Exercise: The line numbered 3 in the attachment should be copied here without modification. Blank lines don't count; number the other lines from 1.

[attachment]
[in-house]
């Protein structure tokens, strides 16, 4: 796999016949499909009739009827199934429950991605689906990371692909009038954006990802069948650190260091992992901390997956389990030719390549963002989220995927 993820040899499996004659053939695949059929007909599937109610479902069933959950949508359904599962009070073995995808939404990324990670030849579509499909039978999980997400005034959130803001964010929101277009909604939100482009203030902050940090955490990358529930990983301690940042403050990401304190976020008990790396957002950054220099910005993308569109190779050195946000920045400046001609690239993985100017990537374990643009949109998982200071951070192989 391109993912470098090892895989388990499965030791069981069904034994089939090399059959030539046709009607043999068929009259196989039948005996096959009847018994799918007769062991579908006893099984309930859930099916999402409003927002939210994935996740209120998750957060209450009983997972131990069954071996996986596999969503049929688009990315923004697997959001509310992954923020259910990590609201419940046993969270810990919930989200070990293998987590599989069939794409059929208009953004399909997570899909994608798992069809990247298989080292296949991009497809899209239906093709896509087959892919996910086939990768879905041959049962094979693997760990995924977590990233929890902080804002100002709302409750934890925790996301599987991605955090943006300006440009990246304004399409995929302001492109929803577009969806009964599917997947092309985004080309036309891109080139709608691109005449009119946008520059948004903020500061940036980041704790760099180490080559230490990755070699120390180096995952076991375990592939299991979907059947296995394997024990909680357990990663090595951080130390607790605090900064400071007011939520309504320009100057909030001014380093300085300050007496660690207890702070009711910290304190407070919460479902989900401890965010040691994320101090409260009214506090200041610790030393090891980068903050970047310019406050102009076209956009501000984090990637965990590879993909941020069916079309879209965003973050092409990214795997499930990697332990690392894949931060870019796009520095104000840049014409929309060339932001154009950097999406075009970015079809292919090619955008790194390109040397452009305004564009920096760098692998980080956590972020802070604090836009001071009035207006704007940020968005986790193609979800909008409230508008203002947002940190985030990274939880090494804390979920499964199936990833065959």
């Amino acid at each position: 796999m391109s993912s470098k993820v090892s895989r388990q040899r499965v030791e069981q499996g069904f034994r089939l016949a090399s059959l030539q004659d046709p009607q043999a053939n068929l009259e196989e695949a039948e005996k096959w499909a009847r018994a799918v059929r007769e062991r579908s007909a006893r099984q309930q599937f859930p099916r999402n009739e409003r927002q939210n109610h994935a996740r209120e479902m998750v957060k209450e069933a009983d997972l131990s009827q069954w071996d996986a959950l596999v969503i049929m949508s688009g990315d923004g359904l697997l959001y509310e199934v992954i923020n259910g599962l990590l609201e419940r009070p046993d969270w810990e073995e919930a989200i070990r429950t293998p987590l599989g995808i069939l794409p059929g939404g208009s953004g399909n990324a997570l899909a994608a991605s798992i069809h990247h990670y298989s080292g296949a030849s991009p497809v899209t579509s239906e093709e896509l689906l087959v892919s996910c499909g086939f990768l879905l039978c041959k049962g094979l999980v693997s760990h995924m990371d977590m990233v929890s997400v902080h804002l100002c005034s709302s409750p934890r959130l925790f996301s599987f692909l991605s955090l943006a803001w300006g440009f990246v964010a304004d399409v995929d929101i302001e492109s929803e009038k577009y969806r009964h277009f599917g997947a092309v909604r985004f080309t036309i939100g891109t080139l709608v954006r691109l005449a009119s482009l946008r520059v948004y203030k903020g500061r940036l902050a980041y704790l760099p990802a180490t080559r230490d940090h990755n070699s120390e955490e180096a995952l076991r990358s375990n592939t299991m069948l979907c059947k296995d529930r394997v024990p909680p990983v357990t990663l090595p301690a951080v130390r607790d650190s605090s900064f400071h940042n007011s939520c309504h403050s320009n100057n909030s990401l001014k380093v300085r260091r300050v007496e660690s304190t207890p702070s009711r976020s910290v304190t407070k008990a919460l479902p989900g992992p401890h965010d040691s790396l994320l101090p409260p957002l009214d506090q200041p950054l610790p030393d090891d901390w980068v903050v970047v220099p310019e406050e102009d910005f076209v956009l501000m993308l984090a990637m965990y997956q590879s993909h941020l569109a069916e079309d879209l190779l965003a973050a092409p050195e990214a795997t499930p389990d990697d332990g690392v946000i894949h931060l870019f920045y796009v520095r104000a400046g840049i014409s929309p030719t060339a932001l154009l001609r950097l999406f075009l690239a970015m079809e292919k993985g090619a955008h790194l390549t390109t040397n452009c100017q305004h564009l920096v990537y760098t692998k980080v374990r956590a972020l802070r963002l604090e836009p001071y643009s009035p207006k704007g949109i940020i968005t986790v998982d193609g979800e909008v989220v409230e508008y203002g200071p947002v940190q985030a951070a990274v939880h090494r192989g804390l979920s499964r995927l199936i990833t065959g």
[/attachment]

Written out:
């Amino acid at each position: 796999m391109s993912s470098k993820v090892s895989r388990q040899r499965v030791e069981q499996g069904f034994r089939l016949a090399s059959l030539q004659d046709p009607q043999a053939n068929l009259e196989e695949a039948e005996k096959w499909a009847r018994a799918v059929r007769e062991r579908s007909a006893r099984q309930q599937f859930p099916r999402n009739e409003r927002q939210n109610h994935a996740r209120e479902m998750v957060k209450e069933a009983d997972l131990s009827q069954w071996d996986a959950l596999v969503i049929m949508s688009g990315d923004g359904l697997l959001y509310e199934v992954i923020n259910g599962l990590l609201e419940r009070p046993d969270w810990e073995e919930a989200i070990r429950t293998p987590l599989g995808i069939l794409p059929g939404g208009s953004g399909n990324a997570l899909a994608a991605s798992i069809h990247h990670y298989s080292g296949a030849s991009p497809v899209t579509s239906e093709e896509l689906l087959v892919s996910c499909g086939f990768l879905l039978c041959k049962g094979l999980v693997s760990h995924m990371d977590m990233v929890s997400v902080h804002l100002c005034s709302s409750p934890r959130l925790f996301s599987f692909l991605s955090l943006a803001w300006g440009f990246v964010a304004d399409v995929d929101i302001e492109s929803e009038k577009y969806r009964h277009f599917g997947a092309v909604r985004f080309t036309i939100g891109t080139l709608v954006r691109l005449a009119s482009l946008r520059v948004y203030k903020g500061r940036l902050a980041y704790l760099p990802a180490t080559r230490d940090h990755n070699s120390e955490e180096a995952l076991r990358s375990n592939t299991m069948l979907c059947k296995d529930r394997v024990p909680p990983v357990t990663l090595p301690a951080v130390r607790d650190s605090s900064f400071h940042n007011s939520c309504h403050s320009n100057n909030s990401l001014k380093v300085r260091r300050v007496e660690s304190t207890p702070s009711r976020s910290v304190t407070k008990a919460l479902p989900g992992p401890h965010d040691s790396l994320l101090p409260p957002l009214d506090q200041p950054l610790p030393d090891d901390w980068v903050v970047v220099p310019e406050e102009d910005f076209v956009l501000m993308l984090a990637m965990y997956q590879s993909h941020l569109a069916e079309d879209l190779l965003a973050a092409p050195e990214a795997t499930p389990d990697d332990g690392v946000i894949h931060l870019f920045y796009v520095r104000a400046g840049i014409s929309p030719t060339a932001l154009l001609r950097l999406f075009l690239a970015m079809e292919k993985g090619a955008h790194l390549t390109t040397n452009c100017q305004h564009l920096v990537y760098t692998k980080v374990r956590a972020l802070r963002l604090e836009p001071y643009s009035p207006k704007g949109i940020i968005t986790v998982d193609g979800e909008v989220v409230e508008y203002g200071p947002v940190q985030a951070a990274v939880h090494r192989g804390l979920s499964r995927l199936i990833t065959g």